The Los Angeles Times front page story focuses on Obama's struggle to get the GOP's support and how he's been "combative" toward Republicans. Campaign supporters are being urged to contact Congress and others are running ads targeting republicans for just saying "no" without attempting to come up with some productive ideas. "'Just say no is the right advice to give your teenager about drugs," the president said. "It is not an acceptable response to whatever economic policy is proposed by the other party." Obama is visiting swing states and will even make an appearance on Jay Leno's "The Tonight Show", which a sitting-president has never done before, all in an attempt to "pressure lawmakers to back Obama's plans in Congress, particularly his $3.6 trillion budget." The money will be used to revamp health care, convert to alternative fuel and stabilize the financial sector. He's working overtime to lift his approval rating after the hard-hitting news about AIG. The Pew poll reports his rating at 59% from 64% last month and Opinion Research recorded a 3% drop.
The second most important news story is a follow up on AIG's executive bonuses. There is a mess of legalities in getting the $165 million dollars back, legal experts say. Since the government owns 80% of the company, lawsuits would inadvertently be against the government. The Obama administration is trying to attach bold-prints to AIG's next round of bailout money that would strategically get the bonus money to the taxpayers. To no avail, bonuses ranging from $1,000 to $6.5 million would remain in the hands of 400 employees in the company's Financial Products Division. Hope lies in New York Atty. Gen. Andrew Cuomo who will subpoena AIG to figure out if they committed fraud early on by agreeing to the contracts early last year that would have otherwise prevented them from being paid.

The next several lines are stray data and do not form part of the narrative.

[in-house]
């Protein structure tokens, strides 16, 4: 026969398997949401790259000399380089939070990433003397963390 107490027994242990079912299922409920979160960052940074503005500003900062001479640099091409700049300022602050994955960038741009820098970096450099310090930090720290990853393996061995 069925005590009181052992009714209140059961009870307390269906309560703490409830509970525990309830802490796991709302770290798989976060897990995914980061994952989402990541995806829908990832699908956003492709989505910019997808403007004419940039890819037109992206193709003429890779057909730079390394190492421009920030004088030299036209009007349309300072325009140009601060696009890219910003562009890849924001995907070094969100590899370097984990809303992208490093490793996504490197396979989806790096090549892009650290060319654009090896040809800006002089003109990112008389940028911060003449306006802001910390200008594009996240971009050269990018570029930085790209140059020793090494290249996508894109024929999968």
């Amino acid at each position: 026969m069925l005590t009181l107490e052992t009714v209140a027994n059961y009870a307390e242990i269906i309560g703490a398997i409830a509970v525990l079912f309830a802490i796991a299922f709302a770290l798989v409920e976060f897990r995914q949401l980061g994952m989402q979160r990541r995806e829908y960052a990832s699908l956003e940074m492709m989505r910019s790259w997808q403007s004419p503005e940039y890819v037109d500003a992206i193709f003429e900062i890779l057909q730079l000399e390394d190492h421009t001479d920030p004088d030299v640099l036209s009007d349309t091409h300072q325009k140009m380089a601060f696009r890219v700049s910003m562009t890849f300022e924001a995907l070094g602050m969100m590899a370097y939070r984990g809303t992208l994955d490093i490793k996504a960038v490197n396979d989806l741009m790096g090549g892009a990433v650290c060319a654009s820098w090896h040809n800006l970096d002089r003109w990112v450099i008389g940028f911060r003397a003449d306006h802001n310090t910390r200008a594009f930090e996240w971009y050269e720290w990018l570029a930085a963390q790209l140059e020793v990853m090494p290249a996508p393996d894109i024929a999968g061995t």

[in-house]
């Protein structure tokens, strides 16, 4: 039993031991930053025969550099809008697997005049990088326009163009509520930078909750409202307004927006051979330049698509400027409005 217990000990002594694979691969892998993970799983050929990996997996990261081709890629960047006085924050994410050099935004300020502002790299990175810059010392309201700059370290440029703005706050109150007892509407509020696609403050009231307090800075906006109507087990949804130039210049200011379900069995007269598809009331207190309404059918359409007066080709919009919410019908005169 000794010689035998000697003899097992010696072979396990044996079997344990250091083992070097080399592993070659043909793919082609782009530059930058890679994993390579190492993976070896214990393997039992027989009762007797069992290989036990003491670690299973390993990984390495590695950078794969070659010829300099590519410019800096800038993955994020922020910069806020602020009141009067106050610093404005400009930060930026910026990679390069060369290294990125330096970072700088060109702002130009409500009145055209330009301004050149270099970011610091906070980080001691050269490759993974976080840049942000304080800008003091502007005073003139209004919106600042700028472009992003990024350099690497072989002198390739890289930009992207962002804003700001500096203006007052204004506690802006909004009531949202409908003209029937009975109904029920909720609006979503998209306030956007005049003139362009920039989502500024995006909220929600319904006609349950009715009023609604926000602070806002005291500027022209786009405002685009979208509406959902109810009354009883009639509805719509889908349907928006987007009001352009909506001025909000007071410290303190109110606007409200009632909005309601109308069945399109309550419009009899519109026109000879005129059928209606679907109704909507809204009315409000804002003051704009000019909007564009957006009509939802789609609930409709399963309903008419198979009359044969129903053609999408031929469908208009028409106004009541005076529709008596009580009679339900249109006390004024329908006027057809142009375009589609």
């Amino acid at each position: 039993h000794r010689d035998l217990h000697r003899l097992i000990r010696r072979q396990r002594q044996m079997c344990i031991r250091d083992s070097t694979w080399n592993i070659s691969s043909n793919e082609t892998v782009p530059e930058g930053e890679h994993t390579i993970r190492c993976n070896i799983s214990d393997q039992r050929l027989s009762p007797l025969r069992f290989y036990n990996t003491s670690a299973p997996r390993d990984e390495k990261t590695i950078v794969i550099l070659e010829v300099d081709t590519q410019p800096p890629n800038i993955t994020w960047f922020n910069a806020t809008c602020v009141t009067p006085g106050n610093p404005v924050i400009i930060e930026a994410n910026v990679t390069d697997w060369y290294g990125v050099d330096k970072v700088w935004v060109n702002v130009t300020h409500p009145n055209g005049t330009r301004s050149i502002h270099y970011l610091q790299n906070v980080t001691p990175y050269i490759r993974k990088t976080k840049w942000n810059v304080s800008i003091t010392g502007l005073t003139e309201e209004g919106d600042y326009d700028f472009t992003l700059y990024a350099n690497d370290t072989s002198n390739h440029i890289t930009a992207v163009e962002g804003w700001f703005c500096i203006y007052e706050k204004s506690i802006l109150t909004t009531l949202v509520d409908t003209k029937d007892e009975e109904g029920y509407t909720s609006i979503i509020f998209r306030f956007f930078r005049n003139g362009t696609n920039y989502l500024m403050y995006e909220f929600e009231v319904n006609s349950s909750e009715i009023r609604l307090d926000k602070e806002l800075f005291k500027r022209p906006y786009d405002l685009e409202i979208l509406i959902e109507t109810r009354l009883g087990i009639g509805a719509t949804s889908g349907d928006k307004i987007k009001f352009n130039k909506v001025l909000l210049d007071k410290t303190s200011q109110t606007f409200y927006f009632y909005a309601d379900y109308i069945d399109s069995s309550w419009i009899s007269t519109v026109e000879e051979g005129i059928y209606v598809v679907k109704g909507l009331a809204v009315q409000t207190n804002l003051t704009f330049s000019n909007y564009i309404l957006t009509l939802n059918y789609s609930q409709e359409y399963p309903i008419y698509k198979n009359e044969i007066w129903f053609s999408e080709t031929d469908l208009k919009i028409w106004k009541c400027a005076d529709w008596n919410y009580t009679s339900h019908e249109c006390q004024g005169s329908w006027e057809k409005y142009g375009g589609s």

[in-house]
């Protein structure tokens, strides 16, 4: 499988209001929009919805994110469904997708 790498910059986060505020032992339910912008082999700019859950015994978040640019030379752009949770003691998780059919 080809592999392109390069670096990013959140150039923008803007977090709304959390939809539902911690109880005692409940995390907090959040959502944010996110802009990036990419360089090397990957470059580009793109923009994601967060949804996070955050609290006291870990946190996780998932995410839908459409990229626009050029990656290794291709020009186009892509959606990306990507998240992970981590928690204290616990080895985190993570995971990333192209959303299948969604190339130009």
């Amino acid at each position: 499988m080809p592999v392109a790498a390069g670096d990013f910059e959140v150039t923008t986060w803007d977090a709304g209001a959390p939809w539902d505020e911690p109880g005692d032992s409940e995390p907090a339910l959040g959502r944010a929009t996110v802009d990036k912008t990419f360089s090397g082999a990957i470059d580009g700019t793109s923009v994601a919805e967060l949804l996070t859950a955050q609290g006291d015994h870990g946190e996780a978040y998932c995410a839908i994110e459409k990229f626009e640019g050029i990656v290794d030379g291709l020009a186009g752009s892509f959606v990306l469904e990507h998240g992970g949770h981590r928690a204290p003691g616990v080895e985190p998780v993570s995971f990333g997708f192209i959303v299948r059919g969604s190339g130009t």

A third story about Obama appeared today in the Nation section of The Times. During Obama's campaign he promised to declare Armenian genocide, but he delayed the declaration because of "worries that Turkey's aid in the Mideast would be at risk. The Ottoman Turks killed the Armenian's in 1915 and descendants are seeking the affirmation. Obama will visit Turkey on April 5 and Amenian Americans are pushing for a declaration on April 24, the annual remembrance day. Obama wants to be able to "use Turkey as part of the military supply line for Afghanistan. It also would like more help regarding Iraq, Iran's nuclear program, Russia and Mideast peace." A U.S. statement could break the progress Turkey and Armenia have been making like talks of "opening borders and embasies, initiating economic cooperation and establishing a historical commission."
The Washington Post lead with the AIG bonuses story, reporting that the Obama administration is being hit hard by the news of AIG's $165 million executive bonuses. This may be the blow that hurts his congressional and public support. The Post was the first to release the AIG story yesterday and, once again, Obama quickly responded. White House press secretary Robert Gibbs was questioned about why AIG wasn't stopped from giving millions out of their billions in bailout money to the executives. Gibbs' answered that government lawyers are looking to "wrest these bonuses".
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The New York Times also focuses on AIG, but there is no direct focus on Obama. The NY Times does mention Obama's trip to California on Wednesday whereas the LA Times does not. The rest of the story is similar to the LA Times.